As my components started coming together, I helped other people prep items for dishes that weren’t mine. And what I began to experience and realize was that this was a team project. I started feeling the strong sense of camaraderie that existed in that kitchen. When I cook at home I usually cook solo, or have someone just help me prep different things. But this was something different. Standing shoulder to shoulder with talented cooks all working towards the same goal was a very gratifying experience. And the rest of the restaurant staff was also on top of their game. Watching the space come together and seeing everyone set up their stations and locking down their tasks was just super cool. I have eaten at a million restaurants but had never experienced the view from the other side of the pass. And I liked what I saw very much.

Lamb tartare

As time ticked closer to doors opening, I was relieved to find that no one was running behind. No one was “in the weeds.” I enjoyed my first staff meal (local BBQ) with time to spare. I even had an hour to put into crafting a 4.5 hour playlist for the evening (mellow indie into ‘90s hip hop into current bass/trap music into ‘80s rock…in case you’re wondering).

I have eaten at a million restaurants but had never experienced the view from the other side of the pass. And I liked what I saw very much.

At 6pm, the doors opened and people showed up en masse. Hors d’oeuvres were passed around, as were cocktails—one of them being my own personal Old-Fashioned variation, “The Higgins.” Music played softly and the kitchen was buzzing. Over the course of the next four hours, we managed to put out more than 700 plates of food. Mostly we prepared dishes assembly-line style (we each put one component on a plate), though for Alex’s dessert, we had plates strewn all over the kitchen. This gave me my first opportunity ever to help serve plates to customers, as the dessert had to be served “a la minute.”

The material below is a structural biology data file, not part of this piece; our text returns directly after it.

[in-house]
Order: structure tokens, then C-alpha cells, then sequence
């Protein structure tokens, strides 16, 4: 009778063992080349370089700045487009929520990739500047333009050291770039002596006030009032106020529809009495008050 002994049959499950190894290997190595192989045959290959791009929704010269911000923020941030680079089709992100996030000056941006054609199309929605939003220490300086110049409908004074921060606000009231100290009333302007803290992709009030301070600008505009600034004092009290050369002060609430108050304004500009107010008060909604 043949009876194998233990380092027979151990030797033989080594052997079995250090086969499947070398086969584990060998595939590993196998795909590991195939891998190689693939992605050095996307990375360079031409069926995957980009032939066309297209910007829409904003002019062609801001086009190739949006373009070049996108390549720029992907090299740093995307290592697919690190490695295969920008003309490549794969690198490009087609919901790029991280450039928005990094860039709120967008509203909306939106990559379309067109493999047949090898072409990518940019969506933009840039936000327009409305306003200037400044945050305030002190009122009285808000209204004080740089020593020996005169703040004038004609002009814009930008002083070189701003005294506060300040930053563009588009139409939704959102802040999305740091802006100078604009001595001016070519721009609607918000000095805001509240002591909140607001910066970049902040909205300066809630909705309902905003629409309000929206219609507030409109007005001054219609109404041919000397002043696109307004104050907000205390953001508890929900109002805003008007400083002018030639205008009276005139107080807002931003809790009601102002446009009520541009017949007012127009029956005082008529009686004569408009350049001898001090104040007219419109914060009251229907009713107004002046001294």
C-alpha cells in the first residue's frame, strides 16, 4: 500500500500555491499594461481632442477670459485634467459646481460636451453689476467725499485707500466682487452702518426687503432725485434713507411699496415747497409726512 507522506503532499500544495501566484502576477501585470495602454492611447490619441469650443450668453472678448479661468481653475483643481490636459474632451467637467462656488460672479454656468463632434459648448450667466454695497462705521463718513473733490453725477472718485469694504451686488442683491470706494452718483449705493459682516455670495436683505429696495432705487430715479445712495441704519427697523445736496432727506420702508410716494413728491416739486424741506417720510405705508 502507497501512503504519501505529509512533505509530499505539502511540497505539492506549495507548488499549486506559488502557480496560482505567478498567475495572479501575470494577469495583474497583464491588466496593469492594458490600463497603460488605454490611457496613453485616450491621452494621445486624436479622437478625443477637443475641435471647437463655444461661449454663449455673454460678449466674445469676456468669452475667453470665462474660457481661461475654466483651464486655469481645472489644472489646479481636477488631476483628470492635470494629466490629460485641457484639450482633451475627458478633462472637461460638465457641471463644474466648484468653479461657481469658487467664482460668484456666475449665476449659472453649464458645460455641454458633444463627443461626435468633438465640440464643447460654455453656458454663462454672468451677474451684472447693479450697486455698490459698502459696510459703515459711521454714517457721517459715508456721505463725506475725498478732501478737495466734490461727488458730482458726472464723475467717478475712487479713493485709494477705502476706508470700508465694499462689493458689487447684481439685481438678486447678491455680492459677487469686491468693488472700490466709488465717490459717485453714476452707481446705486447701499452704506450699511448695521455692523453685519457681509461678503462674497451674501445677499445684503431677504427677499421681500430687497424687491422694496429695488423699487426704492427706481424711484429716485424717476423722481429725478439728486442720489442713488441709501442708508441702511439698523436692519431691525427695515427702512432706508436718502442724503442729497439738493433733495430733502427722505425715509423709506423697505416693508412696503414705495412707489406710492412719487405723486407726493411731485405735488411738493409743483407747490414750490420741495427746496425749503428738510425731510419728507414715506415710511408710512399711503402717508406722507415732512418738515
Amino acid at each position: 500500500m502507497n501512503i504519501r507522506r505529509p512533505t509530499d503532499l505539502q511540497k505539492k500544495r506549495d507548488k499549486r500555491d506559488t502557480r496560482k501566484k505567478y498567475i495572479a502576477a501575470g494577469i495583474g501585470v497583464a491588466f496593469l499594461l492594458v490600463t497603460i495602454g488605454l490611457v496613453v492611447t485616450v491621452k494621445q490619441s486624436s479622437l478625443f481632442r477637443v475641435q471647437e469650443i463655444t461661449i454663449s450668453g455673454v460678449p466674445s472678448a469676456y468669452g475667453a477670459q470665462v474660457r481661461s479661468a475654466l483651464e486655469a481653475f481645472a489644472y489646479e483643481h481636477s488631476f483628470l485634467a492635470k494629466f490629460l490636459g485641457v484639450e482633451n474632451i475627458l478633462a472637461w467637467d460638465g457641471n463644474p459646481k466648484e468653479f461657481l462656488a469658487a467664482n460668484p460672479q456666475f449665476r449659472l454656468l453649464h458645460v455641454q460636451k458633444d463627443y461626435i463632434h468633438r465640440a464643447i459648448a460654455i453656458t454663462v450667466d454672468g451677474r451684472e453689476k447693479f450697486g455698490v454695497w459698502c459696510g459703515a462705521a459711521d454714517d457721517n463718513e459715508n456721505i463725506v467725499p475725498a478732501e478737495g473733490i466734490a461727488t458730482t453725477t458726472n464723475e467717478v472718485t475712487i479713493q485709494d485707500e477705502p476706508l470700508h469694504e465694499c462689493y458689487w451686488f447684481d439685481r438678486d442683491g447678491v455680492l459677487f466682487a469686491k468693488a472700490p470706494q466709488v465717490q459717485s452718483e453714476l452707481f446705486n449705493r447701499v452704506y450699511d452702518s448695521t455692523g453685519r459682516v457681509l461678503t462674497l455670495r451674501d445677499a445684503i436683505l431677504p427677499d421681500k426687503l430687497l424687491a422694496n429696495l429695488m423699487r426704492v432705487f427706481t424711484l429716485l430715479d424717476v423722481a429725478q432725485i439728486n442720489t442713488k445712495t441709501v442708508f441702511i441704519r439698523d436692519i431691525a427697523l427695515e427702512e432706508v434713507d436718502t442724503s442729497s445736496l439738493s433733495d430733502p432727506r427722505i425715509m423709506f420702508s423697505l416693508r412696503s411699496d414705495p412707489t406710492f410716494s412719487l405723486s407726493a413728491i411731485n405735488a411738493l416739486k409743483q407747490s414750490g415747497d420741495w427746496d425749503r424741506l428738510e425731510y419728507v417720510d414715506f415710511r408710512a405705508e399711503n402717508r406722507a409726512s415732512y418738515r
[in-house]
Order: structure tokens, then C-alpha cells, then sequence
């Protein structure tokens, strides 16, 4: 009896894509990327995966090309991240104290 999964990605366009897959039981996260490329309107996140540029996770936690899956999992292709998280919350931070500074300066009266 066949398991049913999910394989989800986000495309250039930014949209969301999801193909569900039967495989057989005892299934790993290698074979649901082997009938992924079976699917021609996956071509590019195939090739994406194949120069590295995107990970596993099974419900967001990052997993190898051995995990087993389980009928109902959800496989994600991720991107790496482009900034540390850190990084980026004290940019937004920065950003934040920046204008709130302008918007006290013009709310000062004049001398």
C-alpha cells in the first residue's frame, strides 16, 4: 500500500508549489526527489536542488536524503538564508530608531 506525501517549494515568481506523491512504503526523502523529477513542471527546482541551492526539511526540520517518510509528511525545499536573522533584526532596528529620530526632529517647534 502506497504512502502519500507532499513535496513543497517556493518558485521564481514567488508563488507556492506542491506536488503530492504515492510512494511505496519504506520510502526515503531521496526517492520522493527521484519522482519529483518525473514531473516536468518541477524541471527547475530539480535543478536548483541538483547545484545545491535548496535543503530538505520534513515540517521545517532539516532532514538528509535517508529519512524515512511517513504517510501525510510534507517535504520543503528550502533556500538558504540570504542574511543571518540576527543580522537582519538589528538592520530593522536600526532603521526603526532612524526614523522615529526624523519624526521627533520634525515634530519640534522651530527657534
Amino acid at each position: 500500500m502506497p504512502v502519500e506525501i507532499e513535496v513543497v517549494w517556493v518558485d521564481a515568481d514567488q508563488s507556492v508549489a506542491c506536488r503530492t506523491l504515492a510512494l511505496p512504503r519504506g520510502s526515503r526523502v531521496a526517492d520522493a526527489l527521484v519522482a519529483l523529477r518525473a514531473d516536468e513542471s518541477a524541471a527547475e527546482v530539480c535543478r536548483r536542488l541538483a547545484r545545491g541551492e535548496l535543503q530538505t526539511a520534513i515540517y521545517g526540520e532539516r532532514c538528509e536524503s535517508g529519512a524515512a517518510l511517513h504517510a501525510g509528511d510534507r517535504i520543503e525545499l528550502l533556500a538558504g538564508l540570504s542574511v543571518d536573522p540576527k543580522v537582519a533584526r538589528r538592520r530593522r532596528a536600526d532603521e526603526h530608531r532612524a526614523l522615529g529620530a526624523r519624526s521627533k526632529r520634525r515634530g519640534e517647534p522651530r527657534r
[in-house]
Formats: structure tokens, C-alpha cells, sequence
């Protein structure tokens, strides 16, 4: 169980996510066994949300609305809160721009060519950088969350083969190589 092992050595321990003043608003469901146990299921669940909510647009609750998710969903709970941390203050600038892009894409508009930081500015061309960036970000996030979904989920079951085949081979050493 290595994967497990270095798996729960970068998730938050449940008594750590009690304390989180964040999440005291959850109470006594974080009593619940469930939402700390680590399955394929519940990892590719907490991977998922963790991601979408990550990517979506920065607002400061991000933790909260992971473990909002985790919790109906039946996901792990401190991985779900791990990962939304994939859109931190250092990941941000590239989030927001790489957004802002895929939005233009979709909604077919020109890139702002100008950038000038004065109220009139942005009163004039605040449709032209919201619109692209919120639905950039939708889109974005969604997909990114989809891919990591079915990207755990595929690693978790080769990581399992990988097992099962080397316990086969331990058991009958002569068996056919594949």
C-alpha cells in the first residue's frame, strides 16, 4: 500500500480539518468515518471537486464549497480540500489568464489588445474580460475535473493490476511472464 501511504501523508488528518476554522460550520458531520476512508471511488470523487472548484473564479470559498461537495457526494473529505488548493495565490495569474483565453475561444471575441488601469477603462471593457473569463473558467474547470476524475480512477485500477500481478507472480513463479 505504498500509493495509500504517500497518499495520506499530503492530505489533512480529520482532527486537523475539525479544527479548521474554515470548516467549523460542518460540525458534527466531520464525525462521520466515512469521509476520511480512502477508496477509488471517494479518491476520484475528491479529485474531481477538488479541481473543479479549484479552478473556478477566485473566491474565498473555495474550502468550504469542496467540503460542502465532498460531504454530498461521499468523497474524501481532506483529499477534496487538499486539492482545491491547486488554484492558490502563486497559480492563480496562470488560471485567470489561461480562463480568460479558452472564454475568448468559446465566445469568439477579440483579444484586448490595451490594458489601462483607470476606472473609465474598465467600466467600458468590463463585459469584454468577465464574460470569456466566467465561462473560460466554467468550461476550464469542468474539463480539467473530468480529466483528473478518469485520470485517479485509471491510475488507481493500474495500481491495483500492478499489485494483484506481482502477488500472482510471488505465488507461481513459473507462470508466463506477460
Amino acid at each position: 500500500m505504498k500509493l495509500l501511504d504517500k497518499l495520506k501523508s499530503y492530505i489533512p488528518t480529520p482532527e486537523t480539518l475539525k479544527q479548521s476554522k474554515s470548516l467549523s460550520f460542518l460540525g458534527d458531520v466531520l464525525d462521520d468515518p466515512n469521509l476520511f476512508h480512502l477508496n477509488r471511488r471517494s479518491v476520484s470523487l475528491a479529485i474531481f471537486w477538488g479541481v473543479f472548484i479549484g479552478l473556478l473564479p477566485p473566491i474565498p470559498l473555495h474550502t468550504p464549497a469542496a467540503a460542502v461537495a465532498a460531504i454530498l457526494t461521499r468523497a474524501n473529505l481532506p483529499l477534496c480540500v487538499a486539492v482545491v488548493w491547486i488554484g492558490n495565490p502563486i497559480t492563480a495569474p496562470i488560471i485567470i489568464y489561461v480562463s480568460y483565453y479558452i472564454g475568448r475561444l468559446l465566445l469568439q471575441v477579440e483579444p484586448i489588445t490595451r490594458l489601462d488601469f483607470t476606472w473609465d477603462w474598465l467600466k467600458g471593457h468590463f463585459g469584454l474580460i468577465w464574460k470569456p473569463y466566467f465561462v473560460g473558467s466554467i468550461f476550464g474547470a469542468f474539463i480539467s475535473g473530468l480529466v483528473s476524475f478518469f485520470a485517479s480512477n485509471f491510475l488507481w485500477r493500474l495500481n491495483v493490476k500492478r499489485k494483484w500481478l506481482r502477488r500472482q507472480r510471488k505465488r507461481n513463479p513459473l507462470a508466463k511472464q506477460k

Dieselboy on the line

My own food, thankfully, received high marks from the diners. I was told that multiple people who “didn’t like lamb” and “didn’t like tartare” liked my lamb tartare. That was huge. The short rib was a hit, as well. I think glazing them last-minute with burnt honey (turned into a gastrique by my man Brooks) really pushed it over the edge. And even though a lot of people were pretty full by the end, the walnut tart received some high marks as well. I couldn’t have been happier. And the other chefs’ food? Amazing, of course. I was just happy people seemed as satisfied with my dishes—the home cook hadn’t completely embarrassed himself.

Short rib

There were two moments in the night where I was asked to join Matt and Alex in the dining room to address the customers—once to describe a dish, and again to thank them for coming. This was probably the most nerve-wracking part of the day for me (I’m not good with public speaking), but not a big deal overall. And by the end of the night, after much alcohol was consumed, it was a nice high point to end a very special day. I am not sure I could or would attempt the long climb to becoming a chef at this point in my life (if I ever decided to stop DJing), but I do know that it would be a very rewarding, albeit challenging, experience.

We ended the night at a music studio where a small party was set up for me and Matt (a former DJ) to perform. More drinks were consumed. And Matt, Alex, Lauren, the rest of the staff, and I wound down a very magical evening that I will never forget.

And a night I hope to repeat next year, if Matt will have me.


Walnut tart

Here’s the menu, for posterity:

Dieselboy Stupak Dinner 2

Dieselboy is a veteran DJ and seasoned world traveler who has a healthy obsession with food, cocktails, and cooking. Track his globe-trotting food adventures here at First We Feast, and follow him on Twitter: @DJDieselboy.

Robert Strickland is a photographer based in Dallas, TX. Follow his food-fueled adventures on Instagram, Twitter, and Flickr.